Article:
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Golden Axe: The Duel (ゴールデンアックス・ザ・デュエル) is a fantasy-themed fighting game produced by Sega based on their Golden Axe series. It was originally released as a coin-operated arcade game in 1994 and later ported to the Sega Saturn. It is the third coin-operated installment in the series, following the original Golden Axe and Golden Axe: The Revenge of Death Adder.[2]

Golden Axe: The Duel
Golden Axe The Duel (leaflet).png
Developer(s)Sega AM1[1]
Composer(s)Kazuhiko Nagai
SeriesGolden Axe
Platform(s)Arcade, Saturn, GameTap
  • JP: September 29, 1995
  • NA: June 27, 1996
Genre(s)Fighting game
Mode(s)Up to 2 players simultaneously
Arcade systemST-V




Many years after the last war with Death Adder, the magical axe which Gillius Thunderhead used to slay Death Adder is rediscovered. Over time, the powers of the axe have grown. Numerous warriors fight to obtain the powerful axe.[3]


  • Kain Blade - Orphaned by war and found by a famous warrior, Kain Blade learned the art of swordsmanship from an early age. Kain has taken to wandering the various provinces to help those in need. He seeks the axe in hope of uniting the provinces of the continent and ending the diabolical plans of his enemies, Zoma and Keel.
  • Milan Flare - Princess of the kingdom of Winwood and descendant of Tyris Flare, who helped defeat Death Adder long ago. Milan Flare is the protector of the kingdom and relies on wind magic to battle her adversaries. If Milan wins, the Golden Axe will be used to ensure that Winwood does not fall to foreign invaders.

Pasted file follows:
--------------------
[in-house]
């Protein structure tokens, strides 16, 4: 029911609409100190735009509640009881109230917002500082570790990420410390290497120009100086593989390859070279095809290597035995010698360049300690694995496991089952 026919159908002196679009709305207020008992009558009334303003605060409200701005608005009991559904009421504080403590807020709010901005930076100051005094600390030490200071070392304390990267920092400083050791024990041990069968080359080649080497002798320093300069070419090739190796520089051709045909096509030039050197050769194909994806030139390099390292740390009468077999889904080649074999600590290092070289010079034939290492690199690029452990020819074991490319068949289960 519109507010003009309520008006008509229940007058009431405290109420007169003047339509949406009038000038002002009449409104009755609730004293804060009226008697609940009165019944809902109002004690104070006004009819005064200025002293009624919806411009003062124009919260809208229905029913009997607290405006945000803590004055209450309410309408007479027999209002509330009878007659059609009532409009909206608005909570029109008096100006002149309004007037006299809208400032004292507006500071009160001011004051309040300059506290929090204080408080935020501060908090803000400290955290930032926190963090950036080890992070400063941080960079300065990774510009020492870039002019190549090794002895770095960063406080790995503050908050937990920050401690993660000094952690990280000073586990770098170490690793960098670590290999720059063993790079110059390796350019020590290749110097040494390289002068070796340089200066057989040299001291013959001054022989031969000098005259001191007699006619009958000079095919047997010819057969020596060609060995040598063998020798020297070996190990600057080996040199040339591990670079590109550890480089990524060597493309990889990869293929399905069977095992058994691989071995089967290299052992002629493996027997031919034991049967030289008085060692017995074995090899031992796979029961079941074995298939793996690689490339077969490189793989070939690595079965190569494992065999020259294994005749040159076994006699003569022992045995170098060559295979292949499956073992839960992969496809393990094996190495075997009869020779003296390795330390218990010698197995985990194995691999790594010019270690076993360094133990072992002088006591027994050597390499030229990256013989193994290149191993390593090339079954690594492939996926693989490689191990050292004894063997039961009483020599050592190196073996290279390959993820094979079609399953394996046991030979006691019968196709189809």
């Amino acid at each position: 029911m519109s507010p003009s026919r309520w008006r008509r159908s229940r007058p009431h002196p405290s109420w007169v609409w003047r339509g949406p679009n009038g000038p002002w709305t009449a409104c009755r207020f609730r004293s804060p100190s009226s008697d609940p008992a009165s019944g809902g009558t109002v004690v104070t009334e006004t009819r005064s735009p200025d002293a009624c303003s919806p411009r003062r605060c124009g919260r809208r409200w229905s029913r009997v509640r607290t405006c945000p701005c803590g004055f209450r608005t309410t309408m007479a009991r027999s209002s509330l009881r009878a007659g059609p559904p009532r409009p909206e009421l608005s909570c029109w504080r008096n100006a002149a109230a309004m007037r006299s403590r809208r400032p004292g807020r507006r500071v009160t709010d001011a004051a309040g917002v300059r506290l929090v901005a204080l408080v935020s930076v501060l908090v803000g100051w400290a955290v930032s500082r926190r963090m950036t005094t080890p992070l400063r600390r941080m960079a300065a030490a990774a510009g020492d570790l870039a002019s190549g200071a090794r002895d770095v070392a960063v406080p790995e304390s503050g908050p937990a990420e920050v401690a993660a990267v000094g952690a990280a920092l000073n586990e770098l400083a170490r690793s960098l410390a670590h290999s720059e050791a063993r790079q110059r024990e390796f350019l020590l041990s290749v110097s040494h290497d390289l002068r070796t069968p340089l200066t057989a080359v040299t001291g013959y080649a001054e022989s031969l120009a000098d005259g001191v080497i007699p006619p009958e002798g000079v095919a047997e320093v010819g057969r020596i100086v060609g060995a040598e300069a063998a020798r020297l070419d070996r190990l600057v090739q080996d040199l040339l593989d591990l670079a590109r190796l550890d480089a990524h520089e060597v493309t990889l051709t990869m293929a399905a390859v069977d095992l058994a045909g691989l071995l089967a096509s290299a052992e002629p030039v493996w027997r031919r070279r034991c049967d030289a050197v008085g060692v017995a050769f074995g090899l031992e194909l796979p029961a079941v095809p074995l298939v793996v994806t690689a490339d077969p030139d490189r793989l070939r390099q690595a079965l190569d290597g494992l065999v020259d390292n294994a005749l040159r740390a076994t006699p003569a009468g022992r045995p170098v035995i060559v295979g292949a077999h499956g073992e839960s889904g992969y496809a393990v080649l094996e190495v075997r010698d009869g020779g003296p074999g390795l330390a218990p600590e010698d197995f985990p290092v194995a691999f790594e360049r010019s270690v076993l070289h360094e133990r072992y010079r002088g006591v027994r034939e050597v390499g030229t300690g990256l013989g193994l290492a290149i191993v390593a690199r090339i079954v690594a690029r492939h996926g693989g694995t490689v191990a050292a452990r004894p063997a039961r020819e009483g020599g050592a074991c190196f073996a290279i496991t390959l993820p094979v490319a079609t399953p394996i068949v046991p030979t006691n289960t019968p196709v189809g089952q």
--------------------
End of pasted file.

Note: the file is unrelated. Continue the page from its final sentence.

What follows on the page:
• Gillius Rockhead - Coming from a family of distinguished fighters, Gillius Rockhead's great-grandfather, Gillius Thunderhead, is the legendary axeman who helped slay Death Adder. When news of Death Adder's reappearance reached the town of Gilliam, Gillius was the first to prepare for war.
  • Zoma - Zoma served as an adviser to the king of Lustan, a kingdom which bordered the Southern Plateau in the ancient days. Zoma's lust for power became too much for the king, who banished him to the Plateau. He uses the life energies of captured travelers to sustain himself in this bleak environment. The announcement of the Golden Axe stirs his lust for power once again.
  • Doc - Doc is from the Island of Miribar, a unique place with ports stocked with goods and animals from distant lands, and a college of healers that is the best in the provinces. Doc resigns his position from the school to seek the Golden Axe. He has promised to bring the axe back to the province.
  • Keel - An elf warrior from the northern province of Crystal. Those who travel across the tundra do so only in large numbers, for Keel haunts the roads looking for prey. Keel has always been ambitious and has vowed that he would one day become ruler of Crystal.
  • Jamm - A girl born in the northeastern part of the continent, a collection of small provinces that until recently battled one another. She was abandoned as a baby and raised by the wilderness spirit Degaas. Though still young and naive, Jamm has learned a number of fighting styles from the animals and hopes to keep what's left of the provinces for them.
  • Panchos - Panchos' father, an inventor, taught him from a young age the skills of this trade. But Panchos wasn't satisfied with his life and longed for adventure. When he hears that the axe has resurfaced, he heads off, dressed in bright armor and loaded with large metal balls.